Friday, December 21, 2007

Environmental Sexism

Vanessa at Feministing links to this disgusting set of sexist ads from an environmental website. Sexism has long been a problem in the environmental movement. From Edward Abbey's stereotypical portrayal of women in works such as The Monkey-Wrench Gang to similar ads as above produced by PETA, environmentalism has never done a good job of dealing with sexism. I believe there are at least two identifiable reasons for this. First are the connections between masculinity and nature that so many environmentalists still imbibe in. This runs from Theodore Roosevelt and John Muir to Abbey and Dave Foreman. Also important is that makeup of the environmental activist. Environmentalism tends to attract a good number of committed white men who want to make a difference but are indifferent to hostile about confronting their own racism or sexism. They eschew movements that would make them do so. Environmentalism becomes a comfortable place for them. Since the trees are more important than people, we don't have to worry about the problems of people like sexism or racism (see Zero Population Growth).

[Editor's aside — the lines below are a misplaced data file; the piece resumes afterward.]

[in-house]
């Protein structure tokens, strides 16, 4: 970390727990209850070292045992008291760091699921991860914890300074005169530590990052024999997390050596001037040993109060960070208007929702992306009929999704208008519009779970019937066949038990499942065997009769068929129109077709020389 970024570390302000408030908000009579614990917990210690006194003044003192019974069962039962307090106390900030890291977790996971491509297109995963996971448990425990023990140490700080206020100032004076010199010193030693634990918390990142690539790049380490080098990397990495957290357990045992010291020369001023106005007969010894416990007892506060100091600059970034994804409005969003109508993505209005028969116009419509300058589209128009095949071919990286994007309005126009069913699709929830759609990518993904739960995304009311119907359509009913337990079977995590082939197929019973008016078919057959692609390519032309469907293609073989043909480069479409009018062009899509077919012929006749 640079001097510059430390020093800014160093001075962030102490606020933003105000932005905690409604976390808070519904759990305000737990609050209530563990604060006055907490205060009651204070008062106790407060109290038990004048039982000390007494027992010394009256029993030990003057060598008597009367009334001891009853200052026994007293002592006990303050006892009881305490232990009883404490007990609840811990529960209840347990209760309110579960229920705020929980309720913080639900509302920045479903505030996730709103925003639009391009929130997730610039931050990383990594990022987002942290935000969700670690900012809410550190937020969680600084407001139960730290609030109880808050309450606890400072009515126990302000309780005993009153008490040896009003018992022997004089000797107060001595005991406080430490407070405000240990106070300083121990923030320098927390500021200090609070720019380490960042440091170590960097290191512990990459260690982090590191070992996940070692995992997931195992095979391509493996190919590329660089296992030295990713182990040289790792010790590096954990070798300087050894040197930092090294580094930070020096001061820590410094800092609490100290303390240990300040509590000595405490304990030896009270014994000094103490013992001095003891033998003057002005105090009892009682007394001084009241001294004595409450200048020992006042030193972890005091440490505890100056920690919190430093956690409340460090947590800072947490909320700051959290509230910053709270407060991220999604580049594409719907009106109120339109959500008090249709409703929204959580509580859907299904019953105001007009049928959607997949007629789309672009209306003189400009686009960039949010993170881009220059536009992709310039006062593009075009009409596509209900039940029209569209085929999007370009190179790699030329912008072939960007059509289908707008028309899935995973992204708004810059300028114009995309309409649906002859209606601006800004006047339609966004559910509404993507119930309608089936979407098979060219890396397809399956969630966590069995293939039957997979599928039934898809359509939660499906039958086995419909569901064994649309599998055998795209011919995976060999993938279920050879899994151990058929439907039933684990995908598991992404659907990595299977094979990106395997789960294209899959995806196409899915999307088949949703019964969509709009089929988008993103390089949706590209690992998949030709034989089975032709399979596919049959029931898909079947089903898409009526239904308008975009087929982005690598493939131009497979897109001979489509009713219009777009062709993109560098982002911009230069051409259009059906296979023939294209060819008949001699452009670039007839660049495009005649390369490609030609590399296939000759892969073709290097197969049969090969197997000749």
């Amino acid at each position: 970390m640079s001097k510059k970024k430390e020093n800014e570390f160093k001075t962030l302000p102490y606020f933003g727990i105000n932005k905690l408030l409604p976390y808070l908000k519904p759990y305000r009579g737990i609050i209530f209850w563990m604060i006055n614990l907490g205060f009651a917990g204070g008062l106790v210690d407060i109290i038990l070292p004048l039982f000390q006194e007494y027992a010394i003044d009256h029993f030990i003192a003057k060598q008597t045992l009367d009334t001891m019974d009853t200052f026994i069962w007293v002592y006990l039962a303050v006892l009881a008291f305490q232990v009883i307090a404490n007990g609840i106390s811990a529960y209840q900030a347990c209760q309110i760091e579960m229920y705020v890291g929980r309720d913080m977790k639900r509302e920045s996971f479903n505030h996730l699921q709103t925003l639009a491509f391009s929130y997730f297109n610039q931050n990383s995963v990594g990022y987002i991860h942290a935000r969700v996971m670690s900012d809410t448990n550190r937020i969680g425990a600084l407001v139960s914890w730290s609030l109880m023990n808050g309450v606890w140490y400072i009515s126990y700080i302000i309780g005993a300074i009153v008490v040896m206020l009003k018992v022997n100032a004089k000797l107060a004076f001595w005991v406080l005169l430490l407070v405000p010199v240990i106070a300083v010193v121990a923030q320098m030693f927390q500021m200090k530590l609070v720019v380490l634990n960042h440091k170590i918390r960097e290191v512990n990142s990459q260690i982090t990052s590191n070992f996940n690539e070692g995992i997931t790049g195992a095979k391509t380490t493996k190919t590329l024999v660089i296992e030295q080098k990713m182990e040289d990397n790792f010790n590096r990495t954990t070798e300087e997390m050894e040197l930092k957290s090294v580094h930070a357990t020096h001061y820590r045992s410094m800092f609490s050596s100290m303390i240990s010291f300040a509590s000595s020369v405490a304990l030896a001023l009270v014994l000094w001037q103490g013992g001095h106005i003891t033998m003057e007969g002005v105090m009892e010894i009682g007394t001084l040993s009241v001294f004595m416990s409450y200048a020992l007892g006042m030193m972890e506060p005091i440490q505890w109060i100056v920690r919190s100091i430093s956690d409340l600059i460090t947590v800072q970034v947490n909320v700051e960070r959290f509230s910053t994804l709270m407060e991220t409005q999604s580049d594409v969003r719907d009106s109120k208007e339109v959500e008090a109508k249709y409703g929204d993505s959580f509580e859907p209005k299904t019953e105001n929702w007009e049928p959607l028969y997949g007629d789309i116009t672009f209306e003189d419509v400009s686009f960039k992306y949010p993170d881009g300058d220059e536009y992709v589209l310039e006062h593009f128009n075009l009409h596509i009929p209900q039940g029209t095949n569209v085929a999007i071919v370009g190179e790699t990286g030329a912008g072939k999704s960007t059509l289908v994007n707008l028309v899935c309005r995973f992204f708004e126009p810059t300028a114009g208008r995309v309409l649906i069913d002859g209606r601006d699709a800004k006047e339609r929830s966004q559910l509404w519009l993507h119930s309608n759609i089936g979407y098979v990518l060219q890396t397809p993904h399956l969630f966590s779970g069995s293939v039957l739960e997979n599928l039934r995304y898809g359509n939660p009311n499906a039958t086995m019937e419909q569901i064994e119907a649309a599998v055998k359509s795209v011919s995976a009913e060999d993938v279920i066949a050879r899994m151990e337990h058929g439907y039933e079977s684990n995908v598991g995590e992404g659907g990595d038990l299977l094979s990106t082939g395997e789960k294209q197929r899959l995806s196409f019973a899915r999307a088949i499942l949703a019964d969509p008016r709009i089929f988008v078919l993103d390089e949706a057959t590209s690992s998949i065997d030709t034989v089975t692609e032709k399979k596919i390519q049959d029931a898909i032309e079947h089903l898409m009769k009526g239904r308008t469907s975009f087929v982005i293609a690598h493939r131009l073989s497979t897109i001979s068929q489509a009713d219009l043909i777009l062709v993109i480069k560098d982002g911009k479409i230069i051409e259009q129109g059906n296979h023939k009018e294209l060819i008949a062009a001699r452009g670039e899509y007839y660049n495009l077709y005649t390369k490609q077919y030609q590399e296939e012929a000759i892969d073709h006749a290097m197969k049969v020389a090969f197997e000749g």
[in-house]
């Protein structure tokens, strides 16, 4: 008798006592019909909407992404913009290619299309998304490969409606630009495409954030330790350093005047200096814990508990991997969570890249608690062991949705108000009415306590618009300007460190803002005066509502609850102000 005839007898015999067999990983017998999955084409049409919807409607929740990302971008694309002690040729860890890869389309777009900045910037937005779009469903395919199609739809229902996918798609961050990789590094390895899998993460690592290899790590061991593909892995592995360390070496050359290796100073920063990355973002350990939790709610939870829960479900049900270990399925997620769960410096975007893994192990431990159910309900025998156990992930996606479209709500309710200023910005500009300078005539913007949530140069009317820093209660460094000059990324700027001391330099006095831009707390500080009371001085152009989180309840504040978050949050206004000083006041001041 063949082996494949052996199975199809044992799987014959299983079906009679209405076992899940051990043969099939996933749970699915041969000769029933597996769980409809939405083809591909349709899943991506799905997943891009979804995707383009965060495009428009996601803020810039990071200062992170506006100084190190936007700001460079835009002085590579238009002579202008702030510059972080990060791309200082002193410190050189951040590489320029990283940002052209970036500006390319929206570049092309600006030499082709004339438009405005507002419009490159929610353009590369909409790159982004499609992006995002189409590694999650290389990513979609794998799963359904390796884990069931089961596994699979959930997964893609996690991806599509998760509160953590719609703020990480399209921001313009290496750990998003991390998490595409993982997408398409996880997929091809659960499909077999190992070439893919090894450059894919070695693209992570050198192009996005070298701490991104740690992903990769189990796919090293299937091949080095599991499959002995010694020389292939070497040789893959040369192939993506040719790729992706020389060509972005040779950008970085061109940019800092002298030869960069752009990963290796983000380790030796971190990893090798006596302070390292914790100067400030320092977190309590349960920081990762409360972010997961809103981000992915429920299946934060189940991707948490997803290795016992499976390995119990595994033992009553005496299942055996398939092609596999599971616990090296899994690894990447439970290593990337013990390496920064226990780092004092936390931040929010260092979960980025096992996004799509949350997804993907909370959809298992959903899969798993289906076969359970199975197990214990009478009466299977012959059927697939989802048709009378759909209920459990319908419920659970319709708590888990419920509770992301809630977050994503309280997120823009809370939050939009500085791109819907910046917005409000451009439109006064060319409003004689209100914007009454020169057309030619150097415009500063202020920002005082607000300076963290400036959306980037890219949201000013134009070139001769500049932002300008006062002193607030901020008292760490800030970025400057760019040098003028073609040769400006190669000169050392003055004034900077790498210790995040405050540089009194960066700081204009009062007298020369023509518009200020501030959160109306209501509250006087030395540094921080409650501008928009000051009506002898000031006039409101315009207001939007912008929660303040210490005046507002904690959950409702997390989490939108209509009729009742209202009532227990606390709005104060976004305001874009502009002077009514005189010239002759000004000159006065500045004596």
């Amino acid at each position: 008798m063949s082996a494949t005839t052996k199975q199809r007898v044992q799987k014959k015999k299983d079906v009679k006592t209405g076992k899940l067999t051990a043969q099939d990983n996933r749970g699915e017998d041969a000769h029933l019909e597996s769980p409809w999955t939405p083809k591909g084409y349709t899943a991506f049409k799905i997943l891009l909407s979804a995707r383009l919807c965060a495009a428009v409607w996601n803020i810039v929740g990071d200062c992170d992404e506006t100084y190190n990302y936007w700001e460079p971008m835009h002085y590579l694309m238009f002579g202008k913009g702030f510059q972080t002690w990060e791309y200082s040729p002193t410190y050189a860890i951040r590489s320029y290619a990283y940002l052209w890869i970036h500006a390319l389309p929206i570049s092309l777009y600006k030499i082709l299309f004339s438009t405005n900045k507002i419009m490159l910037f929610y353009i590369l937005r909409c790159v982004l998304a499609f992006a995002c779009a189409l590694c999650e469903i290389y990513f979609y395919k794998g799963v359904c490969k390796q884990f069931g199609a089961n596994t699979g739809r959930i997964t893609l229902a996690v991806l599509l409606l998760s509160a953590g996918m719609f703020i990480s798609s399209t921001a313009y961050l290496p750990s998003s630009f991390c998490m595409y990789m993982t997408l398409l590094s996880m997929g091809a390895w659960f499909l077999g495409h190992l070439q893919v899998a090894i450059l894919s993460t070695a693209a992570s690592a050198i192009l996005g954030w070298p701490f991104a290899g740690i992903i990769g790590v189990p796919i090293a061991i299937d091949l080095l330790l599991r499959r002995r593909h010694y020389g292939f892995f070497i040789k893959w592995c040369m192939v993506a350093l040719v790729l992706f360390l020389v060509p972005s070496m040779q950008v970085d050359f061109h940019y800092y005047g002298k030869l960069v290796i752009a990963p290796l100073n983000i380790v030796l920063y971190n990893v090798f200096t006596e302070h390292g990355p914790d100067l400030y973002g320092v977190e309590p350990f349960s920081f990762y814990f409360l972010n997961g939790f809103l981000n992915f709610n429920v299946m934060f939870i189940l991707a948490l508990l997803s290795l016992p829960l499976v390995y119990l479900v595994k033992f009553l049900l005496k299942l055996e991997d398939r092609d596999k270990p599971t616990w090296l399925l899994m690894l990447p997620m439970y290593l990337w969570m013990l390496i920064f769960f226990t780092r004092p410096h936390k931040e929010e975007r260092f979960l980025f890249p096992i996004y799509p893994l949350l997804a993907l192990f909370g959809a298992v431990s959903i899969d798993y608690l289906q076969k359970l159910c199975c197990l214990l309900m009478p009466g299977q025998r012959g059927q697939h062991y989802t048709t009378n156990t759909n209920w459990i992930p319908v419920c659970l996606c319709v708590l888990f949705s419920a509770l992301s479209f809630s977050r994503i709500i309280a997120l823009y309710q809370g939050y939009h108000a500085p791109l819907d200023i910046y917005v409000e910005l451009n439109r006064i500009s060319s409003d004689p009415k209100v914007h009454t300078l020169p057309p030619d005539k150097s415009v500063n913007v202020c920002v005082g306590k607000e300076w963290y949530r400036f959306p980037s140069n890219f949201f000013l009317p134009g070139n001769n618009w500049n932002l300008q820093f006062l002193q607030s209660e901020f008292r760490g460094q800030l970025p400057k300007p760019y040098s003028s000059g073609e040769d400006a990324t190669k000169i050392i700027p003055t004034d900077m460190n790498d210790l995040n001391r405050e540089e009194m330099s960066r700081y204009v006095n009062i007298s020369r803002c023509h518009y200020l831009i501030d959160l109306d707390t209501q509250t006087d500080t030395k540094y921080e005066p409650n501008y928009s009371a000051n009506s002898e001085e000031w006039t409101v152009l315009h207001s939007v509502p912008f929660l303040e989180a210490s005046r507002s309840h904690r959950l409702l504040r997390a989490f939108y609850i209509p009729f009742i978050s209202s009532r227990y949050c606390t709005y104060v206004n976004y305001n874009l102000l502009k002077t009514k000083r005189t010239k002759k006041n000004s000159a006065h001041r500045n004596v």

The ad of the woman around the tree that reads "Hot Chix Dig Dudes Who Hug a Tree" bears a strong similarity to the classic sexist anti-Vietnam War slogan, "Girls Say Yes to Guys Who Say No." The feminist movement came straight out of the sexism women faced in the New Left. With the decline of eco-feminism among young environmental activists, will a new form of feminism fight against the sexism so pervasive in the movement today? I sure hope so.